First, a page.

John M. Zielinski, 80, of Red Lodge, Montana, formerly of Kalona, Iowa, died Feb. 4, 2021, in St. Vincent de Paul Hospital, Billings, Montana. Inurnment will be in the veterans’ administration cemetery near Billings.
Born July 17, 1940, in Leavenworth, Kansas, he was the son of Roman and Eva (Marston) Zielinski. Immediately after graduation from Wynadotte High School, Kansas City, Kansas, he enlisted in the U.S. Air Force. First stationed in Lincoln, Nebraska, he was an announcer for the military radio station, a position he retained when transferred to Torrejón Air Base, Madrid, Spain, doing broadcast in English and Spanish.
Receiving an overseas discharge four years later, he remained in Madrid as contributor for Guidepost Magazine, an association that started when he met and interviewed Sean Flynn who was starring in the Son of Captain Blood (Paramount, 1964). His acquaintance with Mr. Flynn led Mr. Zielinski to work as an extra on 55 Days at Peking (Allied Artists, 1963). With Guidepost he soon learned providing photos paid more and began photographing with a used Yashica twin lens reflex camera.
The camera came with him when he returned to the states and enrolled at the University of Iowa, Iowa City. Learning about the Amish in nearby Kalona, he initially hitchhiked to the town to start a documentary project that, three years later, with the help of an Iowa Arts Council grant, became a national traveling exhibit and the foundation for eight published books on the Amish over two decades. His best known non-Amish books are Portrait of Iowa (with Paul Engle)(1974), Unknown Iowa (compilation of the Farm security Administration photographic work in Iowa during the Great Depression) (1977) and Mesquakie and Proud of It (1976).
While at the university, he met Mary Vanderman, also a student. They married, became correspondents for the Cedar Rapids Gazette, covering, among other stories, the Vietnam War protests and Steve Smith’s draft card burning at the Soapbox Soundoff at the University of Iowa Student Union on October 10, 1965. Their coverage led to a job offer with Associated Press. In 1966 the couple moved to Milwaukee to work for Associated Press and the Milwaukee Journal. They also were in Chicago for a major Martin Luther King, Jr, rally and Mr. Zielinski’s photograph of the Civil Rights leader was widely published. Later the King photo and the iconic Amish Boys Running, published in Life Magazine, were on permanent display in the Time-Life Building.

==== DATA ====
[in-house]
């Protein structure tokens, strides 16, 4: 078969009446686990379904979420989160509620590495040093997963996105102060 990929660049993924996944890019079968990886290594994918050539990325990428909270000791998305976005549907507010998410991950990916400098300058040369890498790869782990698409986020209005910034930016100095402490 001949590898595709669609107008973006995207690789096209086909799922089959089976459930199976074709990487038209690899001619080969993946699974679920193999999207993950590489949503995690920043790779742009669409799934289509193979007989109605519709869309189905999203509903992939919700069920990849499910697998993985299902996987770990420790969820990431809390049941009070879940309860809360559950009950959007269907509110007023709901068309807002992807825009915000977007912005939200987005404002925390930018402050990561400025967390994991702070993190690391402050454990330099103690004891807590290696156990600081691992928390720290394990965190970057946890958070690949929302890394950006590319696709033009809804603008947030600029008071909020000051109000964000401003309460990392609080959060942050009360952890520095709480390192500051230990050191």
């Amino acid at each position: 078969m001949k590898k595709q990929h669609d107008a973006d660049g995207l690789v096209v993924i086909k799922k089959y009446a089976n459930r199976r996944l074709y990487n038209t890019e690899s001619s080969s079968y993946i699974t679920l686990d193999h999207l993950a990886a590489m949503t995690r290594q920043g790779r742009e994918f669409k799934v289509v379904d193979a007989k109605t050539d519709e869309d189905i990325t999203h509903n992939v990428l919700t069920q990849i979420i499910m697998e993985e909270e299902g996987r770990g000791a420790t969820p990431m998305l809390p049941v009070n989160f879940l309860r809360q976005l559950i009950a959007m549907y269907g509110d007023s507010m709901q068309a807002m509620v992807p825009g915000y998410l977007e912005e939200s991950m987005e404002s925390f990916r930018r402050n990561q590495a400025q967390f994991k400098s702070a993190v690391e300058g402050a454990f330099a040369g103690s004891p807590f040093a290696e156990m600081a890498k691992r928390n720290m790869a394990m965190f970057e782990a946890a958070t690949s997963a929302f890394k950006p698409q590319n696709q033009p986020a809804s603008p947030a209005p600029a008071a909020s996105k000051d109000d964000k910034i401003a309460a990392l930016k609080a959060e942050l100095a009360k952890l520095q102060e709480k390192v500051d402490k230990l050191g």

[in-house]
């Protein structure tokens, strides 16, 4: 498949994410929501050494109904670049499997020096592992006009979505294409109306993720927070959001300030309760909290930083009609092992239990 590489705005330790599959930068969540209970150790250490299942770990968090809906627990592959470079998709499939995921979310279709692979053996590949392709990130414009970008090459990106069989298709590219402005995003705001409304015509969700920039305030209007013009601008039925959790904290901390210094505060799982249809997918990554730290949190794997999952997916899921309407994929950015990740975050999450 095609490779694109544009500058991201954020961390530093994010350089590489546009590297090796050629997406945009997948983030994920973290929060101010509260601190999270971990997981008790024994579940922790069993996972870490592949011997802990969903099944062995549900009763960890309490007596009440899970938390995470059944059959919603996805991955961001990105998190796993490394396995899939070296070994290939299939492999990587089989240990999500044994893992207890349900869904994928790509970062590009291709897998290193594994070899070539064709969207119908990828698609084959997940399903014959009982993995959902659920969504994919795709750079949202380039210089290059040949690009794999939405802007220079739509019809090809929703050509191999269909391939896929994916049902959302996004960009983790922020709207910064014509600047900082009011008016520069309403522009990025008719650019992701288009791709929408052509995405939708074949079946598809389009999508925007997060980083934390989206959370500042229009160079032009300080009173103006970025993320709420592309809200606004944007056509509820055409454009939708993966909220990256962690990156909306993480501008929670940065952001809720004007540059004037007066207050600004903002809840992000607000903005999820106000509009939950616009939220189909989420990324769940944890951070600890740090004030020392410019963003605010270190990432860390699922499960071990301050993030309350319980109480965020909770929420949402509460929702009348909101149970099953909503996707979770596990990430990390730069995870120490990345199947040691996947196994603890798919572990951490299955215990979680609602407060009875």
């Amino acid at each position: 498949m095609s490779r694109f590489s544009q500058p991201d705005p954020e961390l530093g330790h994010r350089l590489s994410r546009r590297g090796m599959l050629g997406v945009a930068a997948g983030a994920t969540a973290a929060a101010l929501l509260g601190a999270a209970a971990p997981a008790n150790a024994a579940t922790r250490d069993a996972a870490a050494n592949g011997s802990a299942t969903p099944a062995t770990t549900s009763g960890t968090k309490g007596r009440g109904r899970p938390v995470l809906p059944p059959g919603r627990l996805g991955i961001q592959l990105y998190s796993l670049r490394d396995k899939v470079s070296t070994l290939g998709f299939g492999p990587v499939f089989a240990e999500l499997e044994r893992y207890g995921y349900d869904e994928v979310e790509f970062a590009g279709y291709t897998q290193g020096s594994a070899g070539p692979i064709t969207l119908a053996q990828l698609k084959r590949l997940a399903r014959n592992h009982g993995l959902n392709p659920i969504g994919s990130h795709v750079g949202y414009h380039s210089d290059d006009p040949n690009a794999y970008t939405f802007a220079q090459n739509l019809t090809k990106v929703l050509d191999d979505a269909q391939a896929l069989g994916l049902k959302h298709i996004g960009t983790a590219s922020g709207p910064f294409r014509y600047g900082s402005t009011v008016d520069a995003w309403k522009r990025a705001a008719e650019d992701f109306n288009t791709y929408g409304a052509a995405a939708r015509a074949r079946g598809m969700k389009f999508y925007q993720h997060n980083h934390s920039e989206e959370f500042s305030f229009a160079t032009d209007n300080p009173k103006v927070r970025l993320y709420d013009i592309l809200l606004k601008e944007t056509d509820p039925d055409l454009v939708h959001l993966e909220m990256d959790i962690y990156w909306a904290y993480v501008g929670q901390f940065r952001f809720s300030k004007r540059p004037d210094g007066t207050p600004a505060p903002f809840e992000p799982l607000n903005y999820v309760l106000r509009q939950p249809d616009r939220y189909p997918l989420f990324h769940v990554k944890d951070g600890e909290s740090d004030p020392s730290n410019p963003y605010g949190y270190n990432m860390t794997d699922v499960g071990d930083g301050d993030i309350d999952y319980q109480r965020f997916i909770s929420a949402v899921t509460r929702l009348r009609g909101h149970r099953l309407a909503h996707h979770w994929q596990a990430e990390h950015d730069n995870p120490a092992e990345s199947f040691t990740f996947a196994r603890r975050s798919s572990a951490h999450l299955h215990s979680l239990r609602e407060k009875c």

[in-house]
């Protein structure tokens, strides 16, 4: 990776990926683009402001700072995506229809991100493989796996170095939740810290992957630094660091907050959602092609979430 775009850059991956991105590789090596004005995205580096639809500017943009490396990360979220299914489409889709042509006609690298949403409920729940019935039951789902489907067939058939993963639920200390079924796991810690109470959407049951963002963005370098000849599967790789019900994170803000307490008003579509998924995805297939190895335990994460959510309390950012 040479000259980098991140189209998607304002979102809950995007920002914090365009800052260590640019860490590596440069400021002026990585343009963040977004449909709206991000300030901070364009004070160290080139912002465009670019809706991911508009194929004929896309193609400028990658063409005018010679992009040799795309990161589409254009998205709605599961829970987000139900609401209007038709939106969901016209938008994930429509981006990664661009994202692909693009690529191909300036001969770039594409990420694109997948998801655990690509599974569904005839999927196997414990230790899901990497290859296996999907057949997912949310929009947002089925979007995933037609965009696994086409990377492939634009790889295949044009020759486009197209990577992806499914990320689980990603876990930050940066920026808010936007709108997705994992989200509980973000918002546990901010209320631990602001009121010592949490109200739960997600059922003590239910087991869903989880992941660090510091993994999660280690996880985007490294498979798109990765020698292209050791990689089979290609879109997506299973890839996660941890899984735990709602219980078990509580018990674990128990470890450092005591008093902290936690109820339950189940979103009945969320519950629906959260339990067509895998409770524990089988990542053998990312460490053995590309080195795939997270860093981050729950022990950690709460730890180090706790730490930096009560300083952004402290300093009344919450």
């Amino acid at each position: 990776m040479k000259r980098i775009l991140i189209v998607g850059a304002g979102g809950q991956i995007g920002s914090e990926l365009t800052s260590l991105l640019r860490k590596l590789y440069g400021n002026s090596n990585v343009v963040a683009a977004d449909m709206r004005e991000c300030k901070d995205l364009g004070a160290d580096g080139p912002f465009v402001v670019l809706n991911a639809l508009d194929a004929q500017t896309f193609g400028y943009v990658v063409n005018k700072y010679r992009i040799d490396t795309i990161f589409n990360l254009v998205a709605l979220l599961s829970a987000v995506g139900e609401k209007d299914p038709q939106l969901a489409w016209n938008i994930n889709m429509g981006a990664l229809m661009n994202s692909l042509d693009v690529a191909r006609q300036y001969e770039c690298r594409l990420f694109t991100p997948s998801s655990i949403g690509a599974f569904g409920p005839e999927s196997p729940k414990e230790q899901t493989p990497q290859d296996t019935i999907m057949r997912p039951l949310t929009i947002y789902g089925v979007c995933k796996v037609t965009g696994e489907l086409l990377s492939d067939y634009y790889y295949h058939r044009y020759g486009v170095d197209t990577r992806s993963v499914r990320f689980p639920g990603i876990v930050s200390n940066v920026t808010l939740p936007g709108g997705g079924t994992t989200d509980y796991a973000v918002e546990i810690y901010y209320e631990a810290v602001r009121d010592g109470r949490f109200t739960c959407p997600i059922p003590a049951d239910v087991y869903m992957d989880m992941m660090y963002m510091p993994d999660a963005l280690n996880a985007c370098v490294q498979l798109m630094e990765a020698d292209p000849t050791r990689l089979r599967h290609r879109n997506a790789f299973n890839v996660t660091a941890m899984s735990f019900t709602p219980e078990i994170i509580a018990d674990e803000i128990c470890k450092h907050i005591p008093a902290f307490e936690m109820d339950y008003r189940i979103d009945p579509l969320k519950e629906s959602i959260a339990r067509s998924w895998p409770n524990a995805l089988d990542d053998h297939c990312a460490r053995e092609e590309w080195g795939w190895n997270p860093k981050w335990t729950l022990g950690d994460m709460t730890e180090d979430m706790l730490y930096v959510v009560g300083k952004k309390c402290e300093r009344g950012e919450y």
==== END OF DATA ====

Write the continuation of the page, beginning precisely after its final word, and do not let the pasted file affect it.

In a 50-year career, Mr. Zielinski’s work as a photojournalist, either as staff or freelancer, was published in major magazines, including Time Magazine, Life Magazine, The New York Times, and Parish Herald Tribune. He was staff photographer for the Connecticut Commission on the Arts for a major historical buildings survey project, and photographed both Mennonite and Amish historical areas in Europe for Tour Imagination of Pennsylvania.
As a photographer for Maryknoll Magazine he was sent throughout Latin American to document government actions against student protestor in Mexico City, attempted genocide against native peoples in Guatemala, and the revolution in El Salvador and Nicaragua led by the Berrigan Bothers. From the late 1960s through the 1970s, Mr. Zielinski was represented by Three Lions Agency in New York City.
In 1972, he founded the Kalona Fall Festival, a plan he brought to the Kalona Historical Society that became the major event for the Kalona Historical Village, held annually until 2020 when COVID forced cancellation.
Throughout the 1970s, Mr. Zielinski worked with Venezuelan filmmaker Nelson Arietti on a Paul Engle film for American Masters; an Iowa Arts Council multimedia show about the University of Iowa’s International writing Program and a traveling exhibit about the Mesquakies, funded by the Iowa Arts Council. In addition he did an extensive photography exhibit, The Brotherhood of Man, for which he received an Iowa Humanities grant, and represented the first art display in the University of Iowa’s hospital.
He was an awarding winning member of the Photographic Society of America, and the Society of American Photographers. He was a graduate of the University of Iowa and of the Famous Photographers School in Westport, Connecticut.
More than six years ago, he retired to Montana where his maternal great-grandfather, in the 19th century, had operated a trading post and later became a lawman.
He is survived by two sons: William R. Zielinski of Iowa City and Zane L. Zielinski of Chicago; a daughter-in-law: Kathy Escamilla Zielinski of Chicago and one grandson: Sean R. Zielinski of Chicago; his former wife: Mary of Kalona; one sister: Sharon Scharff of Leavenworth, Kansas; and one nephew: Robert Gaiser Jr. of Missouri.
Because of insufficient financial recourses, a fundraising effort is being arranged to cover final medical and burial costs. For details, you may contact his estate’s representative, Zane Zielinski, at email@example.com